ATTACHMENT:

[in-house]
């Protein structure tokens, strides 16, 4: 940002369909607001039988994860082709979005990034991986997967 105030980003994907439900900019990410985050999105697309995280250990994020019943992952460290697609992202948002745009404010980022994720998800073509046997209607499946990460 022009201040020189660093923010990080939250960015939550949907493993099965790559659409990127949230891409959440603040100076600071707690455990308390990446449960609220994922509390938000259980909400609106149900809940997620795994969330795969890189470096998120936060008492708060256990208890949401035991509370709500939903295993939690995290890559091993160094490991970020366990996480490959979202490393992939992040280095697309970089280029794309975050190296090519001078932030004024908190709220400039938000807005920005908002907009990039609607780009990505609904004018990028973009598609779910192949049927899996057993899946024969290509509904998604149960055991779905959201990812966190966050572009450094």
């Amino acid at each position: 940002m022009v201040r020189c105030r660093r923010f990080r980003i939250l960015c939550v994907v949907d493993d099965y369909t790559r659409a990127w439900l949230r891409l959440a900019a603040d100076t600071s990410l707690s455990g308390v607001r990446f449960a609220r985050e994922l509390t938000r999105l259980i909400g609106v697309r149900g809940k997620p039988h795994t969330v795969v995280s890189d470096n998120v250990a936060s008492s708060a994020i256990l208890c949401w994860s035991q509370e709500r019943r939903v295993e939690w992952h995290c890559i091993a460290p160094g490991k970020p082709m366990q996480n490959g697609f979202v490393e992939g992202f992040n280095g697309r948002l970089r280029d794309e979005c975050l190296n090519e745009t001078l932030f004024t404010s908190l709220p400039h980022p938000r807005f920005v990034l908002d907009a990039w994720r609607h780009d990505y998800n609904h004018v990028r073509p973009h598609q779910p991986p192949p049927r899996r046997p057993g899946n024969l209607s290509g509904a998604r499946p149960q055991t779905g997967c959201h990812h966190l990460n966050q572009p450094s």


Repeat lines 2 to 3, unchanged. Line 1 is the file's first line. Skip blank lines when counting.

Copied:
């Protein structure tokens, strides 16, 4: 940002369909607001039988994860082709979005990034991986997967 105030980003994907439900900019990410985050999105697309995280250990994020019943992952460290697609992202948002745009404010980022994720998800073509046997209607499946990460 022009201040020189660093923010990080939250960015939550949907493993099965790559659409990127949230891409959440603040100076600071707690455990308390990446449960609220994922509390938000259980909400609106149900809940997620795994969330795969890189470096998120936060008492708060256990208890949401035991509370709500939903295993939690995290890559091993160094490991970020366990996480490959979202490393992939992040280095697309970089280029794309975050190296090519001078932030004024908190709220400039938000807005920005908002907009990039609607780009990505609904004018990028973009598609779910192949049927899996057993899946024969290509509904998604149960055991779905959201990812966190966050572009450094």
């Amino acid at each position: 940002m022009v201040r020189c105030r660093r923010f990080r980003i939250l960015c939550v994907v949907d493993d099965y369909t790559r659409a990127w439900l949230r891409l959440a900019a603040d100076t600071s990410l707690s455990g308390v607001r990446f449960a609220r985050e994922l509390t938000r999105l259980i909400g609106v697309r149900g809940k997620p039988h795994t969330v795969v995280s890189d470096n998120v250990a936060s008492s708060a994020i256990l208890c949401w994860s035991q509370e709500r019943r939903v295993e939690w992952h995290c890559i091993a460290p160094g490991k970020p082709m366990q996480n490959g697609f979202v490393e992939g992202f992040n280095g697309r948002l970089r280029d794309e979005c975050l190296n090519e745009t001078l932030f004024t404010s908190l709220p400039h980022p938000r807005f920005v990034l908002d907009a990039w994720r609607h780009d990505y998800n609904h004018v990028r073509p973009h598609q779910p991986p192949p049927r899996r046997p057993g899946n024969l209607s290509g509904a998604r499946p149960q055991t779905g997967c959201h990812h966190l990460n966050q572009p450094s």